Depression moves the markets

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Could it be that depression can move a financial market? Maybe the latest dips and twists are related to weather rather than global markets.

“We’ve never, until now, been able to tie a pervasive market-wide seasonal phenomenon to individual investors’ emotions,” says Prof. Lisa Kramer, who teaches at the University of Toronto’s Rotman School of Management. Her article is called “This is Your Portfolio on Winter.” It was co-written with University of Waterloo’s Mark Weber.

Prof. Kramer’s most recent study shows that people who experience seasonal depression avoid financial risk during seasons with diminished daylight. They are more likely to accept risk in spring and summer. She suggests that seasonal depression could be strong enough and pervasive enough to change markets.

For this study, they hired faculty and staff at a large American university to participate in a multi-faceted study. Every month they were paid and they were given options with what they could do with the money. One was a risky investment which could double their money. They found that in the winter months, fewer people participated in that option.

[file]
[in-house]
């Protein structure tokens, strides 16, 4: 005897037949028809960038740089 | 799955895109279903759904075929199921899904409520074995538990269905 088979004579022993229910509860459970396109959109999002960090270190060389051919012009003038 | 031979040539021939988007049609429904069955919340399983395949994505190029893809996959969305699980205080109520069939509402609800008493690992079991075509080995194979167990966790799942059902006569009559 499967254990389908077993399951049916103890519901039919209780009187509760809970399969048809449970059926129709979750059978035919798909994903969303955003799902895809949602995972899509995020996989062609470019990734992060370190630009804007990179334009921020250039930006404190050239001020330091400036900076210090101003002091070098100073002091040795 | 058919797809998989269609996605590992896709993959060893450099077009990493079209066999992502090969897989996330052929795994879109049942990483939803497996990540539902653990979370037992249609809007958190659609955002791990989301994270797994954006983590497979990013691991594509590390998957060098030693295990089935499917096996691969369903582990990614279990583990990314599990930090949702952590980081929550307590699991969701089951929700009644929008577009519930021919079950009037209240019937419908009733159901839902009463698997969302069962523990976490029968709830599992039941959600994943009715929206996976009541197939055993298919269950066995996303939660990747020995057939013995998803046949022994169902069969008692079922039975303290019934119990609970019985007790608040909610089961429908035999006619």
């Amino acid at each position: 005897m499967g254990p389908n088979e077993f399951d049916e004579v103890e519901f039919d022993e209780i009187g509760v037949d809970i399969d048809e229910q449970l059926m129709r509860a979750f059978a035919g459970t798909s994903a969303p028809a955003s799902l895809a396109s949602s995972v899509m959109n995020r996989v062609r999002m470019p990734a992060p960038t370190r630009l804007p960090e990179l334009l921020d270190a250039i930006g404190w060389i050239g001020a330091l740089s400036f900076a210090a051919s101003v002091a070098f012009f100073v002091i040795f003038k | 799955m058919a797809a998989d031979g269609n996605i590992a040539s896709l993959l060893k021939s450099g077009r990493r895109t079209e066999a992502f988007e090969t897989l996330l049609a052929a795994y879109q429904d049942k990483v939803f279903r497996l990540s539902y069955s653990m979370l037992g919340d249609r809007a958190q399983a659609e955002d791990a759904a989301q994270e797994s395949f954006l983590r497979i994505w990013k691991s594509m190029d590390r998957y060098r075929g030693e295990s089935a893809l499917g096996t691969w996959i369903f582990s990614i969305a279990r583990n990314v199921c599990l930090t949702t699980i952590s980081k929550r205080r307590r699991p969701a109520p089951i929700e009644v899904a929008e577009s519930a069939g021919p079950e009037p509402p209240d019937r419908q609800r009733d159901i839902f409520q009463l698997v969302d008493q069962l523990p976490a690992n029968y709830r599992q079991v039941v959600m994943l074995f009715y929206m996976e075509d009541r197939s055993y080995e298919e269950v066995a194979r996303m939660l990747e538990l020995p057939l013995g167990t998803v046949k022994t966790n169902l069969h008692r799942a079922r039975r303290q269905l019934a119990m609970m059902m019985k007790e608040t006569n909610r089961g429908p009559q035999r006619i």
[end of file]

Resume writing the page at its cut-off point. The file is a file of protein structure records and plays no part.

While ten percent of the population suffers from seasonal affective disorder (SAD) it has been found that even people without a diagnosis still experience some degree of seasonal fluctuation of mood. When compared to stock market returns, their findings are consistent with people avoiding financial risk in fall and winter.

“So much common wisdom about economics and finance is built on the notion that we’re very rational about making financial decisions,” said Prof. Kramer. “Bur increasingly we’re discovering financial decision-making is an inherently emotional process.”

Stock traders, day traders and financial consultants should take a personal inventory and be sure their decisions and their advice is not being unduly influenced by the climate. “It’s important to take a deep breath and make sure that decisions are being made on the basis of objective criteria, rather than emotional criteria,” she concluded.

Source: MedicalNewsToday

 
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